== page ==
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Hoffmann, R. A wiki for the life sciences where authorship matters. Nature Genetics (2008)

Mice lacking catalase develop normally but show differential sensitivity to oxidant tissue injury.

Catalase plays a major role in cellular antioxidant defense by decomposing hydrogen peroxide, thereby preventing the generation of hydroxyl radical by the Fenton reaction. The degree of catalase deficiency in acatalasemic and hypocatalasemic mice varies from tissue to tissue. They therefore may not be suitable for studying the function of this enzyme in certain models of oxidant-mediated tissue injury. We sought to generate a new line of catalase null mice by the gene targeting technique. The mouse catalase ( Cat or Cas1) gene was disrupted by replacing parts of intron 4 and exon 5 with a neomycin resistance cassette. Homozygous Cat knockout mice, which are completely deficient in catalase expression, develop normally and show no gross abnormalities. Slices of liver and lung and lenses from the knockout mice exhibited a retarded rate in decomposing extracellular hydrogen peroxide compared with those of wild-type mice. However, mice deficient in catalase were not more vulnerable to hyperoxia-induced lung injury; nor did their lenses show any increased susceptibility to oxidative stress generated by photochemical reaction, suggesting that the antioxidant function of catalase in these two models of oxidant injury is negligible. Further studies showed that cortical injury from physical impact caused a significant decrease in NAD-linked electron transfer activities and energy coupling capacities in brain mitochondria of Cat knockout mice but not wild-type mice. The observed decrease in efficiency of mitochondrial respiration may be a direct result of an increase in mitochondrion-associated calcium, which is secondary to the increased oxidative stress. These studies suggest that the role of catalase in antioxidant defense is dependent on the type of tissue and the model of oxidant-mediated tissue injury.[1]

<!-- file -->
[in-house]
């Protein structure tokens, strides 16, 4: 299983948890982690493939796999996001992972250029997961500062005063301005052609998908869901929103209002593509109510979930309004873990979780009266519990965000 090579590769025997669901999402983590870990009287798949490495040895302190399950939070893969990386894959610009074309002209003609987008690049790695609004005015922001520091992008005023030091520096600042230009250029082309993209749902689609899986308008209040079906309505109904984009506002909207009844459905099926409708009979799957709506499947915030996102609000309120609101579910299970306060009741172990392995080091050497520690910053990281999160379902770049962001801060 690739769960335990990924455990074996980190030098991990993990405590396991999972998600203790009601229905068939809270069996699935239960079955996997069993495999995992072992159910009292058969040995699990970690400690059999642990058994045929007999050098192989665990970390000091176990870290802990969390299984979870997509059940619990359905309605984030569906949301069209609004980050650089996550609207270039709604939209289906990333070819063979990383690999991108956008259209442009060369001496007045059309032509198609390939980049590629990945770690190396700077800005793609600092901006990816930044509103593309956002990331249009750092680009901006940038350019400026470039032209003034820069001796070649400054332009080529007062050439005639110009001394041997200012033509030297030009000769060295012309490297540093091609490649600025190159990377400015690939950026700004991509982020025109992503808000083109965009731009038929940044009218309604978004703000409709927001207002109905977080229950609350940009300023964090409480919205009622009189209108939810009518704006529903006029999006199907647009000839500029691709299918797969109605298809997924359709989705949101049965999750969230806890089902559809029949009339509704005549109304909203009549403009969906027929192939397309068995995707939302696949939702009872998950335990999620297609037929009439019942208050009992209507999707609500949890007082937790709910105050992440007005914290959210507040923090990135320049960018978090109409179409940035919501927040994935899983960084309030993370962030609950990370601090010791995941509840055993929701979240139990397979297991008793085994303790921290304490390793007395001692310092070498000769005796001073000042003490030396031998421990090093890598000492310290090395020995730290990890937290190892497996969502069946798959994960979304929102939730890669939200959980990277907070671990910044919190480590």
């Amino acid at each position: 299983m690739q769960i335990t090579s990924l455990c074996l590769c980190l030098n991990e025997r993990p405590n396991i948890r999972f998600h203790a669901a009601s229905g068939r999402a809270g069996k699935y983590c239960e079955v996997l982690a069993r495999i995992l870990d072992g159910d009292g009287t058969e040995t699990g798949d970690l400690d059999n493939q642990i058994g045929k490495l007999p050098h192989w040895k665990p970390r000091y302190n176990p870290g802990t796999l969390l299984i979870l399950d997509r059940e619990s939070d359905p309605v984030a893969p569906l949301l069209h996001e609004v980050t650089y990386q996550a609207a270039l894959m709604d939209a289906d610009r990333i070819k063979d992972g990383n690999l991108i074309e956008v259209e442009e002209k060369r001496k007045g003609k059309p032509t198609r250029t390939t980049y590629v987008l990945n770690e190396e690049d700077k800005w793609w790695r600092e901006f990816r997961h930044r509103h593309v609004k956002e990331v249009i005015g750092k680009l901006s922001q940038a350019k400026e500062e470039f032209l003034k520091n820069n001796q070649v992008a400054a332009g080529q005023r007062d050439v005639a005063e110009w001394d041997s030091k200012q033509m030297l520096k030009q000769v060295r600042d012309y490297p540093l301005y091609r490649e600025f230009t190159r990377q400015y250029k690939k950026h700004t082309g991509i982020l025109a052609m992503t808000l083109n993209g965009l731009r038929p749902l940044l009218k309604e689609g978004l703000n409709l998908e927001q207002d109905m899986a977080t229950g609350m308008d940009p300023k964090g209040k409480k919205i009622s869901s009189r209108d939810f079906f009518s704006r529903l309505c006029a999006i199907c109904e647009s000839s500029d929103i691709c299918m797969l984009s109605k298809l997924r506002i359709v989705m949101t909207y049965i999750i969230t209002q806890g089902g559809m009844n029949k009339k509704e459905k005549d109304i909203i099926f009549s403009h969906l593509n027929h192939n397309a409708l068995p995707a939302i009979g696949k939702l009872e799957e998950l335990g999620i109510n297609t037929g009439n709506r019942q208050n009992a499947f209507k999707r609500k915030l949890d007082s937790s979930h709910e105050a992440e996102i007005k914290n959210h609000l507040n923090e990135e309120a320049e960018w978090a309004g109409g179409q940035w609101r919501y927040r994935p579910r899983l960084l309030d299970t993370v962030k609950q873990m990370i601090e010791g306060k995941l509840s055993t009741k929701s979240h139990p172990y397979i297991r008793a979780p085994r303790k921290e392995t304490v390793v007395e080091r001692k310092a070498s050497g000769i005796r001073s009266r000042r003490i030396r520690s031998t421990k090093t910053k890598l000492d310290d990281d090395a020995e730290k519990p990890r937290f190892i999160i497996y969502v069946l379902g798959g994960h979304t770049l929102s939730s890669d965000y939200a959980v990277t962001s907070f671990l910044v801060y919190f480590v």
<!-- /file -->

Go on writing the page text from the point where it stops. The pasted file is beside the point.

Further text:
1. Mice lacking catalase develop normally but show differential sensitivity to oxidant tissue injury. Ho, Y.S., Xiong, Y., Ma, W., Spector, A., Ho, D.S. J. Biol. Chem. (2004) [Pubmed]
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